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Denver Watercolor Class Teacher Dennis Pendleton

Snow Changes Everything

Our recent snowstorms in Denver have reminded me how snow can be a great unifier in a painting. I have walked past this location many times in downtown Denver and, finally seeing it covered with snow, made me realize it could make an interesting painting. The blanket of white covered so many unnecessary details and simplified the scene. The current Claude Monet show at the Denver Art Museum explains how he struggled to capture all the reflected colors in snow rather than just painting it pure white. In this painting I used pastel shades of cerulean blue, rose dore, yellow ochre, cobalt violet, warm and cool grays, and cool green as well as white paper to catch the subtle beauty of the snow. Monet's reference to silence is interesting because snow does muffle sounds and eliminate traffic. I was lucky that it was a wet snow storm which stuck to everything and there were construction cones and barrels that were gone a few days later. The light rail train made a nice focal point and all the people in their winter garments added color and rhythm to the composition. My style of direct painting is evident through out and you can see dripping paint, spattering, visible brushstrokes, and colors mixing right on the paper. If you live in a town where it snows, follow in Monet's footsteps and try capturing a snow scene in paint. I recently set up a Pinterest site and I am excited for this new venture. If you have a Pinterest account and you enjoyed this email, please consider pinning it to your Pinterest account using the icon below. Happy Painting! Dennis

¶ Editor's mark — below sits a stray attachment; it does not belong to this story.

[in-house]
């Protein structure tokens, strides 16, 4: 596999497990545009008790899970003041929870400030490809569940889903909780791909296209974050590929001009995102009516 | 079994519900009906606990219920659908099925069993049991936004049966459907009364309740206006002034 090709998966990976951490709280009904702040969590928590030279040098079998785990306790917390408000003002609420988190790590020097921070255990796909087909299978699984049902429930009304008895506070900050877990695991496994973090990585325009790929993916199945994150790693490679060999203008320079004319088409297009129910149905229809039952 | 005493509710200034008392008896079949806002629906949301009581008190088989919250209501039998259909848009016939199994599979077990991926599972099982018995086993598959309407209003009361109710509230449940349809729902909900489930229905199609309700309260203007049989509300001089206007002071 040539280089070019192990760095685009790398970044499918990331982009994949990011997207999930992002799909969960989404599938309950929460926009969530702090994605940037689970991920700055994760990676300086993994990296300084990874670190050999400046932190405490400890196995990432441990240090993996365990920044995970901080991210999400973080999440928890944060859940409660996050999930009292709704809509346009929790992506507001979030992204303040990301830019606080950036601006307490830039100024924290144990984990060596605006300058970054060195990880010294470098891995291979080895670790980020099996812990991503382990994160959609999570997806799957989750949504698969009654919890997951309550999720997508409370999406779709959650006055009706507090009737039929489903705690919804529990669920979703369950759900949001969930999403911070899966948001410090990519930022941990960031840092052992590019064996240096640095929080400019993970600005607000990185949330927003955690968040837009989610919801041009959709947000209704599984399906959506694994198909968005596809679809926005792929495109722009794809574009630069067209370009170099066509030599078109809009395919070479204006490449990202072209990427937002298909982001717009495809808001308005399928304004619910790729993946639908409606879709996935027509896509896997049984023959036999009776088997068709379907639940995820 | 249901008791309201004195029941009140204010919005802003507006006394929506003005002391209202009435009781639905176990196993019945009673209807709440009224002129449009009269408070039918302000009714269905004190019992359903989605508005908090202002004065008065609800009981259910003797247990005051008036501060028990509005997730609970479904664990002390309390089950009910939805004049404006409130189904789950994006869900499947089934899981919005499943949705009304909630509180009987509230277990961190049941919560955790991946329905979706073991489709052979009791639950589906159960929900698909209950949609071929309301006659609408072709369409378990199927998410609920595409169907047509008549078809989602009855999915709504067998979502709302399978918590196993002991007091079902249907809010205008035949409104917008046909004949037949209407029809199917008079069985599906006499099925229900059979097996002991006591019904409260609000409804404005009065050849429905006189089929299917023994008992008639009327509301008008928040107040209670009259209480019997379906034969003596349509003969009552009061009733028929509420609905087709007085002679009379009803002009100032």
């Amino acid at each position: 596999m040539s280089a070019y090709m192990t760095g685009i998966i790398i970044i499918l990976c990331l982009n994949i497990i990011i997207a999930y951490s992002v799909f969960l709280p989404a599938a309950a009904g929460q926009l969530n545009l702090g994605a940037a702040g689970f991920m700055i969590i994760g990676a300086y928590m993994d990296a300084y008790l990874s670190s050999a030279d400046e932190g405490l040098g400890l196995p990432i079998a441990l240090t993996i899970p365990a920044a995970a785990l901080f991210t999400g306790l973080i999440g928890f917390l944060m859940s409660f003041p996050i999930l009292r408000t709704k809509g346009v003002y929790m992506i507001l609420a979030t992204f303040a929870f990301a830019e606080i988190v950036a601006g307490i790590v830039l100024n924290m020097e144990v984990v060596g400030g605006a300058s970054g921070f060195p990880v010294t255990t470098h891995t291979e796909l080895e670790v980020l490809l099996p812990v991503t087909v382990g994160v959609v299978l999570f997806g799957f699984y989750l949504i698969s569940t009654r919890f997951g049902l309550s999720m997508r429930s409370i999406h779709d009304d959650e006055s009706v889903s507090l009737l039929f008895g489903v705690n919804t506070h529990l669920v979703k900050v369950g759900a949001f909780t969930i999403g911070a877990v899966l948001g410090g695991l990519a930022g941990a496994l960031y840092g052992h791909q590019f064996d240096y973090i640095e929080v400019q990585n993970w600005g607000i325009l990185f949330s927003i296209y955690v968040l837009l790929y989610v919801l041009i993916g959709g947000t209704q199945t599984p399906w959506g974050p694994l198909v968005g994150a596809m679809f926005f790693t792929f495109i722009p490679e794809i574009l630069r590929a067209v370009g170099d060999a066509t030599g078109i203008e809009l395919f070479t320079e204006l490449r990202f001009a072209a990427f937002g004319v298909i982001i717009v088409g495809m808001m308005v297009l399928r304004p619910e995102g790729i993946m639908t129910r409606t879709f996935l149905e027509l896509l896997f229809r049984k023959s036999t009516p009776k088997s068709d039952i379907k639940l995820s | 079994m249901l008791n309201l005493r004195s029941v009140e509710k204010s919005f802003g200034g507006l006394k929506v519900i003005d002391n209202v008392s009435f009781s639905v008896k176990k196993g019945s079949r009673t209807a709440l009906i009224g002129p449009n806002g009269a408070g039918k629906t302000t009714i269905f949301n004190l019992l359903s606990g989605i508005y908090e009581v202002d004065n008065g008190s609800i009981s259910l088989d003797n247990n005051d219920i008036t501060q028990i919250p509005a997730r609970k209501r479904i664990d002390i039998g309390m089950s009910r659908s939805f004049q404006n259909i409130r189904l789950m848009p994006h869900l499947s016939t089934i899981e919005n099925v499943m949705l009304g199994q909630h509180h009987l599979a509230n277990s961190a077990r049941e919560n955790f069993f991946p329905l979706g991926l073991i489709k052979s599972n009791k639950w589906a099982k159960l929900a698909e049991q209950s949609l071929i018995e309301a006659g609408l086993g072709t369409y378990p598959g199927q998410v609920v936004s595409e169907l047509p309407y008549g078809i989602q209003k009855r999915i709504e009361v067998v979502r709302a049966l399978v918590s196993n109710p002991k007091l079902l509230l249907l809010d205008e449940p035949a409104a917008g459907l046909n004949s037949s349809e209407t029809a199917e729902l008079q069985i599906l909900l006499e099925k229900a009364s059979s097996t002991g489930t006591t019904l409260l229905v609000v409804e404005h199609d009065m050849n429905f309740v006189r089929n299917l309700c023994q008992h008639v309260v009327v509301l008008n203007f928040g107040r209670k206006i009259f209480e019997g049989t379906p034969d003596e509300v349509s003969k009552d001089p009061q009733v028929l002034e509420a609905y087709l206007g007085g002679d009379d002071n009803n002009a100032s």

“What keeps my heart awake is colorful silence." Claude Monet

Watercolor Artist's Blog by Dennis Pendleton

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